Convicted fundamentalist will answer to 'higher court'

FORT COLLINS, Colo. -- A self-proclaimed minister, convicted of child abuse for turning to prayer instead of medicine to heal his dying daughter, said he acted properly and will meet his accusers in heaven for a final judgment.

'Our judge is the one that counts,' Jon Lybarger, 41, said.


'I did what I thought was right.'

Lybarger, a fundamentalist Christian and former Illinois state trooper, was convicted by a jury of felony child abuse late Thursday for refusing to seek treatment for his 5-week-old daughter, Jessica Ann. She died of pneumonia March 15in a house across the street from an Estes Park, Colo., hospital.

Attorneys for Lybarger, who faces up to eight years in prison, said they planned to appeal the verdict.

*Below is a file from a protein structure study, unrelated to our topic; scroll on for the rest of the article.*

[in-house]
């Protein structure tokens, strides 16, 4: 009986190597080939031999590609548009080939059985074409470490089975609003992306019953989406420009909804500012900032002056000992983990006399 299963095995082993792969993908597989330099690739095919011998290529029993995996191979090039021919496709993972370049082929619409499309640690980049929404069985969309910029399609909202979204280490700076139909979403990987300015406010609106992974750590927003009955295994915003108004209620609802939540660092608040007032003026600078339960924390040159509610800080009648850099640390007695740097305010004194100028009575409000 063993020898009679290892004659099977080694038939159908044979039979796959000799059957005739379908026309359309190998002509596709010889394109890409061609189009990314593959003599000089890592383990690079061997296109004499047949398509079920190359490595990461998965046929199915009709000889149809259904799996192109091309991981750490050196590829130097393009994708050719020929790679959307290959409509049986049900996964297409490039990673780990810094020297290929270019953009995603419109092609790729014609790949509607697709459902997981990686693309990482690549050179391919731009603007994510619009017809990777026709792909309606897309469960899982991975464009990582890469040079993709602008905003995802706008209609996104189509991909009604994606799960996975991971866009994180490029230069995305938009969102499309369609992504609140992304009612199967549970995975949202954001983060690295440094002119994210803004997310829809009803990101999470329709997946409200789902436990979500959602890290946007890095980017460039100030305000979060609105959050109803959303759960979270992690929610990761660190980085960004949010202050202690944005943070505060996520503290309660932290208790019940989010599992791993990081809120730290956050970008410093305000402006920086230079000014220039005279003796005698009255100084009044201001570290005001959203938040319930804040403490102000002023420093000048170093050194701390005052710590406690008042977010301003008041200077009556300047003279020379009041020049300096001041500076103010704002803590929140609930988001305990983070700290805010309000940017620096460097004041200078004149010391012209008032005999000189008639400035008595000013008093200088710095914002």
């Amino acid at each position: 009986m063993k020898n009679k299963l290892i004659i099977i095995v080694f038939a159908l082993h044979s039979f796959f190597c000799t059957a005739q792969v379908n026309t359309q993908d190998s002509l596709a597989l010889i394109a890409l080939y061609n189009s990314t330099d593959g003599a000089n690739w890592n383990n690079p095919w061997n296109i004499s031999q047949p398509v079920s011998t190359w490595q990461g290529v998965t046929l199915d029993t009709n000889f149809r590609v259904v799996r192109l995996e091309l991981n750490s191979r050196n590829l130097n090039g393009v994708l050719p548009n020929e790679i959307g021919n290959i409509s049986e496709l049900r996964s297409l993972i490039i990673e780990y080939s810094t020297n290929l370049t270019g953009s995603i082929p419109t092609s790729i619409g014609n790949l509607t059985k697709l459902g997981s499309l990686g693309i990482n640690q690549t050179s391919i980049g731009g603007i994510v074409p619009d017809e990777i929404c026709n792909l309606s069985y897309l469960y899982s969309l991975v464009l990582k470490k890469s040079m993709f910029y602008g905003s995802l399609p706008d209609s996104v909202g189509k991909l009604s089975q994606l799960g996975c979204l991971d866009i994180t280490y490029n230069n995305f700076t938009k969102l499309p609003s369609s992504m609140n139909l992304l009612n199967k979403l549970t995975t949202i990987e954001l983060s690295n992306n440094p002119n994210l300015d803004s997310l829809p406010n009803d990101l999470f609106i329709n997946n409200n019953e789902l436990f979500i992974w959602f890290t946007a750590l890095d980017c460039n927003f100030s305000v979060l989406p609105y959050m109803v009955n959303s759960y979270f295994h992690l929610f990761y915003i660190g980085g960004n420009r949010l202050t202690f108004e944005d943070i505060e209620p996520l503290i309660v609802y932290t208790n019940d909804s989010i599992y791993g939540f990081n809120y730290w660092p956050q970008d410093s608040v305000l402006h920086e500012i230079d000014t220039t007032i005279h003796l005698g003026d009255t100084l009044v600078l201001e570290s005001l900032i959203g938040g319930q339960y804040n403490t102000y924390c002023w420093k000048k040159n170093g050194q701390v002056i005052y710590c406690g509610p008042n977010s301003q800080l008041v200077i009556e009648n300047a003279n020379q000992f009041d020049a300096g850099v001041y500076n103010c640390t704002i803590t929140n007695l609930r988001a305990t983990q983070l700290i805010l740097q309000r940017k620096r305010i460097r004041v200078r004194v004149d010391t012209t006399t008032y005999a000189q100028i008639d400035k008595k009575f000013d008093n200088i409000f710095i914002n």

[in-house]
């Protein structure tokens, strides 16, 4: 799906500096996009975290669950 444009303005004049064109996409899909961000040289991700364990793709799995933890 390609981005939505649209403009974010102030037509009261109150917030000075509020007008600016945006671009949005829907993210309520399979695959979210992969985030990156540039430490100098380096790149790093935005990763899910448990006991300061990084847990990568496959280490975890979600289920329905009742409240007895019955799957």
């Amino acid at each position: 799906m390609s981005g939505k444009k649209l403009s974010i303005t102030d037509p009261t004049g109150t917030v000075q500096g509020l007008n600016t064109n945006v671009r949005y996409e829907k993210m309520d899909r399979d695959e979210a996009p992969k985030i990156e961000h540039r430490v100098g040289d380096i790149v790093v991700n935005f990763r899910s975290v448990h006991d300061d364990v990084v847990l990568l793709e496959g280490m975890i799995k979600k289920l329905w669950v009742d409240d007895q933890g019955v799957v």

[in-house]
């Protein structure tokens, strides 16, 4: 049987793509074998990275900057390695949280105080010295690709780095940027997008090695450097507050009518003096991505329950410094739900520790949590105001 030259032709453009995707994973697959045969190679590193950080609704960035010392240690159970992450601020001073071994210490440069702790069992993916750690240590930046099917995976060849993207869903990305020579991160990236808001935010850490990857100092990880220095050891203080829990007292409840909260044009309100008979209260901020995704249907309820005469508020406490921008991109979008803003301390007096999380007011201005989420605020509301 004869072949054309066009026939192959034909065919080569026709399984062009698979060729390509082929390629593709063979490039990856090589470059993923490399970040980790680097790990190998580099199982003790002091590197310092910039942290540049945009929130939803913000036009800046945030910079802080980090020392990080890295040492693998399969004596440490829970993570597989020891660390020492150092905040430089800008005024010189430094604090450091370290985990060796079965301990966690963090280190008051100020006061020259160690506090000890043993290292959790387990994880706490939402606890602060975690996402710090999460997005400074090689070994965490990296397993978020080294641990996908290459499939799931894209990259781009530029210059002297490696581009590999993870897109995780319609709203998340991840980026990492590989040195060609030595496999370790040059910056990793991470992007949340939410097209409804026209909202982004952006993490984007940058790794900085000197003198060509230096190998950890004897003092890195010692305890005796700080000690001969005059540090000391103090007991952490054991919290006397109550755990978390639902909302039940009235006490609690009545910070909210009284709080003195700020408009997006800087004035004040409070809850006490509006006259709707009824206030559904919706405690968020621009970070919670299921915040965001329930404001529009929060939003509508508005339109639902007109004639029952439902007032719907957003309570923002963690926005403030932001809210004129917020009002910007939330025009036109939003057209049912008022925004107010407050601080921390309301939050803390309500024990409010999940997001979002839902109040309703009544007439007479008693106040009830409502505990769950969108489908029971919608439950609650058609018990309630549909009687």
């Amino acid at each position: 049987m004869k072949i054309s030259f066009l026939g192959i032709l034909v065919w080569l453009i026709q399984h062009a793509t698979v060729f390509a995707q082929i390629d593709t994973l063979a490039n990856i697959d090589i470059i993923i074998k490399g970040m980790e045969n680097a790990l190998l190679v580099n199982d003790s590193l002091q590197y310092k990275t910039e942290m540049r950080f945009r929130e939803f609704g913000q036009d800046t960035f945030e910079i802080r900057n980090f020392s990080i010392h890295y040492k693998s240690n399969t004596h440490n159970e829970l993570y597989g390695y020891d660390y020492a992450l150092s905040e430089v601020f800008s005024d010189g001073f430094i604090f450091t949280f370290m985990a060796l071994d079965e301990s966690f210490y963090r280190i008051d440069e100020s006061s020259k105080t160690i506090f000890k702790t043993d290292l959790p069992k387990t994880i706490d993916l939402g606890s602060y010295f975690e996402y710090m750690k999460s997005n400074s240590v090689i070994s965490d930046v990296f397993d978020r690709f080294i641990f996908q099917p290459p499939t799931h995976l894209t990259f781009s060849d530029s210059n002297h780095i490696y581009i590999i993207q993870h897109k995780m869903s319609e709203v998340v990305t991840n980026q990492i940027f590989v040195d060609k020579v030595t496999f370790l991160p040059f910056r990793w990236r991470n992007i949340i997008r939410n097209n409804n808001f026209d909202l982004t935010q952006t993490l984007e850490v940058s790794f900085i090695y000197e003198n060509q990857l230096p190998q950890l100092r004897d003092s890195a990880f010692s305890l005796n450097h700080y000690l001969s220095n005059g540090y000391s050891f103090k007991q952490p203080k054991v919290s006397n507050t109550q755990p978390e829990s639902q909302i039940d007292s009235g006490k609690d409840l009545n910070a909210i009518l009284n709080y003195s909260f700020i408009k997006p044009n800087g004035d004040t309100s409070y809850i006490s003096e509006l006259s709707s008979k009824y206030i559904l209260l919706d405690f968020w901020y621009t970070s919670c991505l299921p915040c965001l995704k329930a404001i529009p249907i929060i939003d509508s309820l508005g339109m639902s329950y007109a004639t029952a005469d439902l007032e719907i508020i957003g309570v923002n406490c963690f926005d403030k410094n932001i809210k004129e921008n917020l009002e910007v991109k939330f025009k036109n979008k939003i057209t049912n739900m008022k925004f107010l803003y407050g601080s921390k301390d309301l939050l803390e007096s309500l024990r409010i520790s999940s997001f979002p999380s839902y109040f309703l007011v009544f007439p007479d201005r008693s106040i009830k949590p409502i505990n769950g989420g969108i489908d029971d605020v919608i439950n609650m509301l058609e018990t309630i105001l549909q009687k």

The lawyers said they will ask that Lybarger be placed on probation if the appeal fails, and prosecutor Stuart VanMeveren said putting the father of nine surviving children behind bars would be inappropriate.

'I see no point in incarceration,' VanMeveren said, adding the guilty verdict would warn parents that 'if your children are sick, you have a duty to properly care for them.'

Lybarger, who remains free on $5,000 bond, said before the trial that 'the Lord is my defense,' but District Judge William Dressel ruled Lybarger's religious beliefs could not be used as a defense.


His lawyers then argued Lybarger did not know Jessica Ann's illness was serious.

'My Father's court is in heaven and we will all go there one of these days,' Lybarger said following the verdict. 'My God is still in control ... I can walk with my head held high.'

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